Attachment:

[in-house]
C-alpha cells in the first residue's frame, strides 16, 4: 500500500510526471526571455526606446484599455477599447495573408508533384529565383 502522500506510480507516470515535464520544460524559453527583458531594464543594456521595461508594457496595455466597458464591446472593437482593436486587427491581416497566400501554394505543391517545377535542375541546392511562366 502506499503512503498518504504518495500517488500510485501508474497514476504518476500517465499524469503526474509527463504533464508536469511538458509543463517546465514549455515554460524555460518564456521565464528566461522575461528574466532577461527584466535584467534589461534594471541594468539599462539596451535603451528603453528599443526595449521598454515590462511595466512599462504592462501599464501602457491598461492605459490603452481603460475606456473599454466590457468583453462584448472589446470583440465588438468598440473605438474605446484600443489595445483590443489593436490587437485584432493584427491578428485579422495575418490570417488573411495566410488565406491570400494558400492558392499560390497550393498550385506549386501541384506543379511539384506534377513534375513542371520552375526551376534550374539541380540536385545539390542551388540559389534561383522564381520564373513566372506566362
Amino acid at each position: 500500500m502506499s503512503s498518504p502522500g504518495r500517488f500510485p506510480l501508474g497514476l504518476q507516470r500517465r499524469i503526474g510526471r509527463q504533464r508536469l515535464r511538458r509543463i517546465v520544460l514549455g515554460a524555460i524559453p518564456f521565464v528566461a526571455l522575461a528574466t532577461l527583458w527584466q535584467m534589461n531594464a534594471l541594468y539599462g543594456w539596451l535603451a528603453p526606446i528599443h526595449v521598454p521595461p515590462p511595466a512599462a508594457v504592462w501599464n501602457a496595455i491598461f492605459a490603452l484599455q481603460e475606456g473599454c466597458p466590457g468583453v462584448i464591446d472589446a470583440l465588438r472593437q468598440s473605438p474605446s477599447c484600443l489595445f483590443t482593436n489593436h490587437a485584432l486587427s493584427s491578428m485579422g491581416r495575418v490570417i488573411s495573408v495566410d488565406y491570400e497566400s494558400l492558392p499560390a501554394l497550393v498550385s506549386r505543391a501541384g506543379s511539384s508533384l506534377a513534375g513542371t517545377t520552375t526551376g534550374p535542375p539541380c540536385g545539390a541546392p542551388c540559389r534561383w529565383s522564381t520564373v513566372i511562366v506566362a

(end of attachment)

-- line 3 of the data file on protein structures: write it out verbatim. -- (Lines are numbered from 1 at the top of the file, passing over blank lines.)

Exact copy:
Amino acid at each position: 500500500m502506499s503512503s498518504p502522500g504518495r500517488f500510485p506510480l501508474g497514476l504518476q507516470r500517465r499524469i503526474g510526471r509527463q504533464r508536469l515535464r511538458r509543463i517546465v520544460l514549455g515554460a524555460i524559453p518564456f521565464v528566461a526571455l522575461a528574466t532577461l527583458w527584466q535584467m534589461n531594464a534594471l541594468y539599462g543594456w539596451l535603451a528603453p526606446i528599443h526595449v521598454p521595461p515590462p511595466a512599462a508594457v504592462w501599464n501602457a496595455i491598461f492605459a490603452l484599455q481603460e475606456g473599454c466597458p466590457g468583453v462584448i464591446d472589446a470583440l465588438r472593437q468598440s473605438p474605446s477599447c484600443l489595445f483590443t482593436n489593436h490587437a485584432l486587427s493584427s491578428m485579422g491581416r495575418v490570417i488573411s495573408v495566410d488565406y491570400e497566400s494558400l492558392p499560390a501554394l497550393v498550385s506549386r505543391a501541384g506543379s511539384s508533384l506534377a513534375g513542371t517545377t520552375t526551376g534550374p535542375p539541380c540536385g545539390a541546392p542551388c540559389r534561383w529565383s522564381t520564373v513566372i511562366v506566362a